Friends holding 24-hour run in Hastings to raise cash to pay for cancer treatment for Bexhill firefighter

Chris with his wife Sarah and daughters Connie and Esmae SUS-190820-100348001
Chris with his wife Sarah and daughters Connie and Esmae SUS-190820-100348001

A 24-hour run is taking place on Saturday (August 24) to raise money for a firefighter battling cancer.

Chris Mepham, a Hastings firefighter from Bexhill, was 36 when he was diagnosed with two primary cancers more than two years ago - stage 4 bowel cancer in his sigmoid colon, together with stage 2 testicular cancer.

Unfortunately for him, the bowel cancer turned out to be a particularly aggressive strain called Signet Ring Cell which is extremely rare, affecting just 0.5 to one per cent of patients with colon cancers.

The father-of-two has now been told by the NHS it has exhausted all its treatment options available, advising him instead to look to private treatment options, which he will have to pay for.

The drug recommended to Chris, called cetuximab, will cost at least £12,500 per treatment to buy privately.

His friends Terry and Mandy Skelton, Heidi and John Waterhouse have organised the 24-hour run at Hastings Athletics Track in Parkstone Road from noon onwards.

A JustGiving page has also been set up by friend Sara Conway, which has raised more than £21,000 so far. The aim is to raise £50,000.

On the fundraising page, Sara said: “In March 2017 Chris, after a routine colonoscopy for some tummy trouble and completely unexpectedly, was diagnosed with two primary cancers.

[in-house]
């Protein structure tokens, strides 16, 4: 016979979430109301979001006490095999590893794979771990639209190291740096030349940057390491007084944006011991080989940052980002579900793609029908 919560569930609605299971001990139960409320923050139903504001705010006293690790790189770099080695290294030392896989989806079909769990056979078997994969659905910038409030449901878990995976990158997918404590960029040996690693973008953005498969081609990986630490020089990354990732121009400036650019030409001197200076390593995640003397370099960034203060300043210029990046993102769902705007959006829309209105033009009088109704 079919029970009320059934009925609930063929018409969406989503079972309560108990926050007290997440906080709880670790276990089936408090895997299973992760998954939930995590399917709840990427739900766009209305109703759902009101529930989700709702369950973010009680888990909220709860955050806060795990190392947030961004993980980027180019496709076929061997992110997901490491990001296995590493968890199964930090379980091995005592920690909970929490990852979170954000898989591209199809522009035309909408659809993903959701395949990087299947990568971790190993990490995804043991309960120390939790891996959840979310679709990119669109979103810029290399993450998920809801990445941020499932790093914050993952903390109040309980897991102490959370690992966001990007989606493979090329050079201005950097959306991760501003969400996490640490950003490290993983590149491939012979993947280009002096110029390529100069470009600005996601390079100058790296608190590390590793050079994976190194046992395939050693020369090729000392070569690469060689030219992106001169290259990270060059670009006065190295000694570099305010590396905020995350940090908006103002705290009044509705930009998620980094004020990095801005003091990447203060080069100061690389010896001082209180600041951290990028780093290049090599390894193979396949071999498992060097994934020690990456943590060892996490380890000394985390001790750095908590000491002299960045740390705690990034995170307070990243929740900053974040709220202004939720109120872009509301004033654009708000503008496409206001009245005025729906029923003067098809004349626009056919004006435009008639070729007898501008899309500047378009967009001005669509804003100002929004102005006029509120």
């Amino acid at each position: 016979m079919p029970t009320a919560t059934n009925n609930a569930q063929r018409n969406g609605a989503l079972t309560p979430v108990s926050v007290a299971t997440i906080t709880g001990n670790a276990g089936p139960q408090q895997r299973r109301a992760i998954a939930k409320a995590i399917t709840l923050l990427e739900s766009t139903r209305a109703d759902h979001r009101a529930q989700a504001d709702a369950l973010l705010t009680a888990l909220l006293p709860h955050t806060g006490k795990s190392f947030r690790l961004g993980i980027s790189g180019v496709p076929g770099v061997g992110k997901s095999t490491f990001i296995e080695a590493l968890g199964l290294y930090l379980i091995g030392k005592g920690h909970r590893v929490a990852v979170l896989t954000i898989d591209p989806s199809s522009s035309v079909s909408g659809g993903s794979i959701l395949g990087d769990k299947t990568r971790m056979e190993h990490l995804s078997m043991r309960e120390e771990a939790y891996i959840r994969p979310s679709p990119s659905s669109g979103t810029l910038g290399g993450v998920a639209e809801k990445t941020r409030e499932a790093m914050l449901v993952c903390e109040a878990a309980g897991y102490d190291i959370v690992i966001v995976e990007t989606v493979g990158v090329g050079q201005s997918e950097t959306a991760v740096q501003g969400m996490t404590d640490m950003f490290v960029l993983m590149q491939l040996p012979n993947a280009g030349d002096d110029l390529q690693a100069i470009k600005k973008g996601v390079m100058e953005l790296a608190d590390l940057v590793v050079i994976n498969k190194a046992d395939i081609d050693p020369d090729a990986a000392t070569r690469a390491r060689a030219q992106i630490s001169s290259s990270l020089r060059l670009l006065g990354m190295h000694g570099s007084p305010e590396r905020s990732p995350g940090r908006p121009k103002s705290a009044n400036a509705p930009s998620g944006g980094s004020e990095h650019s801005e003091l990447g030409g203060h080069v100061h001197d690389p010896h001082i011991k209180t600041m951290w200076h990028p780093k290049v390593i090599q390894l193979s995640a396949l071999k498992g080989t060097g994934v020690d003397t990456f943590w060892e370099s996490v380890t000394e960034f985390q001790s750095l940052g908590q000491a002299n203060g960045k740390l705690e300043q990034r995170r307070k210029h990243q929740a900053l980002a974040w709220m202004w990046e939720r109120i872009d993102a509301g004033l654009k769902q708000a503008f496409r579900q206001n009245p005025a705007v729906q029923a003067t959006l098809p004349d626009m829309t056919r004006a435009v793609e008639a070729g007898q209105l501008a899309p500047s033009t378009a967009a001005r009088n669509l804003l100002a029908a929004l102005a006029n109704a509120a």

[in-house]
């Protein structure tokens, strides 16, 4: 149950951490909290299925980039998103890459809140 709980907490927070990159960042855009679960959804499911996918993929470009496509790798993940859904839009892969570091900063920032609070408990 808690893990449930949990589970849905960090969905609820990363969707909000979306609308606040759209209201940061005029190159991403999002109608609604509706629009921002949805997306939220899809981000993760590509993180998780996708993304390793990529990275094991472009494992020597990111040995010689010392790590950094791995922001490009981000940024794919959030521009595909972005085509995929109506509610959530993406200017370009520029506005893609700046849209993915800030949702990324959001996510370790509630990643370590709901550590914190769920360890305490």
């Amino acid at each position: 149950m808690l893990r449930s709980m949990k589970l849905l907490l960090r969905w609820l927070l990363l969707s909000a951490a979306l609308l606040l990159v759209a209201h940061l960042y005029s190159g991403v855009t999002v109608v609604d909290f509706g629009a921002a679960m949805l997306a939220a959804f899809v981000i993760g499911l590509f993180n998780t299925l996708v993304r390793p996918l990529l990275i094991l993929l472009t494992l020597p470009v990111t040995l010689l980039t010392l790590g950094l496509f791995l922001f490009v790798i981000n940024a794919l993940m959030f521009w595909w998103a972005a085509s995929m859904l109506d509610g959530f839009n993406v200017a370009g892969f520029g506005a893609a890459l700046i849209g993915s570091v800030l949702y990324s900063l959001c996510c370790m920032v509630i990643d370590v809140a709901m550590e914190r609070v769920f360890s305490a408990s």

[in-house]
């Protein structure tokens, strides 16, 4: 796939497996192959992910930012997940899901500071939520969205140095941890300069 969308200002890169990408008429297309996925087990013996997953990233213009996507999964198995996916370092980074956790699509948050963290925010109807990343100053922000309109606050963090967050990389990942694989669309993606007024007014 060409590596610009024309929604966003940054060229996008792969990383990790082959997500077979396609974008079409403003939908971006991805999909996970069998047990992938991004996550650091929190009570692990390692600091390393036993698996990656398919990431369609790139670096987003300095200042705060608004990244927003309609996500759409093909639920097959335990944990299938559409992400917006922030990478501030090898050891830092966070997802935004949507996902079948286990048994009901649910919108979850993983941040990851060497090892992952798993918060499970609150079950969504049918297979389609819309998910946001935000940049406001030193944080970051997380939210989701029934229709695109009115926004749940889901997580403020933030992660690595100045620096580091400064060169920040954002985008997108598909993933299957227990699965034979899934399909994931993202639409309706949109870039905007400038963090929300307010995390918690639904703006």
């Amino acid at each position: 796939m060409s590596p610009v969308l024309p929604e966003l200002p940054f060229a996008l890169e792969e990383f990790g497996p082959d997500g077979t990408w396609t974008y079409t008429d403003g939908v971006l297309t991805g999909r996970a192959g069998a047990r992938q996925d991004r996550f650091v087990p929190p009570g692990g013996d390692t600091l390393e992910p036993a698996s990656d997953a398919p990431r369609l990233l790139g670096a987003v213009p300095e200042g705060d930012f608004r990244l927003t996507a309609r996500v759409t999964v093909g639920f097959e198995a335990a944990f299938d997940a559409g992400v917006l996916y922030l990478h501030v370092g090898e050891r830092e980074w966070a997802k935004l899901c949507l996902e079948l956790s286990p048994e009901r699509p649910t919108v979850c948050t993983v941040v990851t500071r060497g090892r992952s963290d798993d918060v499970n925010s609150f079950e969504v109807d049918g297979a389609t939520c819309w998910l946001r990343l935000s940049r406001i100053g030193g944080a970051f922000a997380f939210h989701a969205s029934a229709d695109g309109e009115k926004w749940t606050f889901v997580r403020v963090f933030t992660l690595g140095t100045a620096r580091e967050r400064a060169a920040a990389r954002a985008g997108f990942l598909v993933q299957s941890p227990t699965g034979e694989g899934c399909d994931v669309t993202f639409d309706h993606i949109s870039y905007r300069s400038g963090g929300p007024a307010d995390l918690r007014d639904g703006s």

“In April 2017, Chris underwent six hours of surgery under the care of the Royal Marsden in London, to remove what cancer they could. They discovered very quickly the bowel cancer had spread to his peritoneum, leaving seedlings like tiny grains of sand, scattered across his stomach lining and cavity.

“These seedlings are rarely picked up or reveal themselves on scan imaging, so are often very difficult to diagnose and because of that, are incredibly dangerous. Chris also learned the testicular cancer had spread around his aorta, and was pressing on his IVC (main vein travelling through the centre of the body.

“Once Chris had recovered from this major surgery, he was advised chemotherapy was going to be the next treatment and he underwent 12 gruelling rounds of chemo, together with a targeted biochemical drug called cetuximab.

“Finally in November 2017 the family received wonderful news the cancer had responded well to treatment and Chris was now eligible for a pioneering procedure at St Mary’s Hospital called “HIPEC”, (a 12-hour operation, where a hot chemotherapy wash is used to treat the peritoneal disease).

“This went ahead in January 2018. Chris recovered remarkably well and in March 2018, Chris and Sarah were thrilled to hear the news the procedure had been a great success and Chris was effectively cancer free. Sadly that was short-lived and two months later the cancer showed itself in his liver.”

The cancer also returned at the end of last year, obstructing his bowel, and he had to have a nine-hour operation. Chris has been on chemotherapy since February.

Sara said he can have the targeted biochemical drug called cetuximab, which he has had previously with good results, but will now need to self-fund the drug privately, as this is no longer available to the family on the NHS.

The JustGiving page can be found at

If anyone would like to enter Saturday’s event, they can email People can also walk or jog at the event as well.

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